Traffic deaths in the area continued to climb during the past week, despite law enforcement's boosted efforts to make roadways safer.
Three women were killed in York County during the 10-day period surrounding July 4, from June 29 to July 8, a time the S.C. Highway Patrol has designated as one of the deadliest on state roadways.
• On July 1, 20-year-old Cynthia Villejoin of Rock Hill died after her SUV flipped on S.C. 161 in York the day before.
• On Tuesday, Elaine Day, 29, of Gastonia, N.C., was killed in a two-car accident after the vehicle she was a passenger in failed to yield right of way on S.C. 161, also in York.
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• Also on Tuesday, a two-car collision on Interstate 77 near Carowinds Boulevard threw six people from an SUV, killing Erica Mouzone, 53, of Thomasville, N.C.
Altogether, 32 people have died on York, Chester and Lancaster county roadways so far this year, according to the S.C. Highway Patrol, compared to 17 deaths by this time last year.
Statewide through July 5, 538 people had died on roadways, compared to 504 people last year, according to the state office of highway safety.
Highway Patrol Cpl. Bryan McDougald said a large majority of the deaths could have been prevented. While he doesn't see a trend indicating one specific problem, McDougald said most of the fatalities were caused by carelessness.
"Drivers cannot have the attitude, 'Today's not my day,'" McDougald said. "We have to think today might be the day something could happen."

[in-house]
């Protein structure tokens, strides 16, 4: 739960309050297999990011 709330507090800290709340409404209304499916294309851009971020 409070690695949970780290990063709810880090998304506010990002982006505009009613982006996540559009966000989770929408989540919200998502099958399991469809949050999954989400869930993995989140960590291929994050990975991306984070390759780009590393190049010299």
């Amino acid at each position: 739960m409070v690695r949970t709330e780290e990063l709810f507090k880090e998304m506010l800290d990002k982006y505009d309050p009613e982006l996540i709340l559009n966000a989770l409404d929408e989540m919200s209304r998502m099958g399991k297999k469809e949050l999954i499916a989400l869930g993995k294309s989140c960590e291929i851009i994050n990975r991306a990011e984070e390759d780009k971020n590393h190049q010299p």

More than half the fatal wrecks were caused by speeding or alcohol, McDougald said. And nearly every incident can be traced to an illegal or aggressive decision by a driver, he said.
"The simple fact is drivers aren't complying with the laws," he said.
Since June 29, state troopers and local law enforcement have practiced increased patrols, checkpoints and radar detection to sway Independence Day motorists into safer driving practices. McDougald said troopers also use computer programs to pinpoint dangerous roads and increase their presence in those areas. The period between Memorial Day and Labor Day is recognized as the most lethal driving time of the year.
Local roadway fatalities have ranged from motorcycle accidents to pedestrians hit by vehicles. Statistics show the ages of individuals killed range from 7 to 80.
Four motorcyclists have died locally in wrecks since May 4, with three of those happening since June 21. But the number of recent motorcycle-related deaths doesn't necessarily suggest any trend, authorities say.
"It's just one of these things that just happened," said Lancaster County Coroner Mike Morris. "A lot more people are riding them."
Said York County interim Coroner Sabrina Gast, "If they're involved in an accident, they are more prone to injuries, including fatal injuries, because they don't have the protection that a car would give them, like air bags."
McDougald said slowing down, riding with a designated driver and being a good role model to young drivers are all part of the solution for fewer roadway fatalities. But raising awareness of the dangerous epidemic on highways might be the best way to curb deaths in the future.
"If we were sitting here talking about murders being almost double from last year, society would demand something drastic happen," McDougald said. "This goes back to the driver. If they truly understood the dangers, they wouldn't make these bad choices."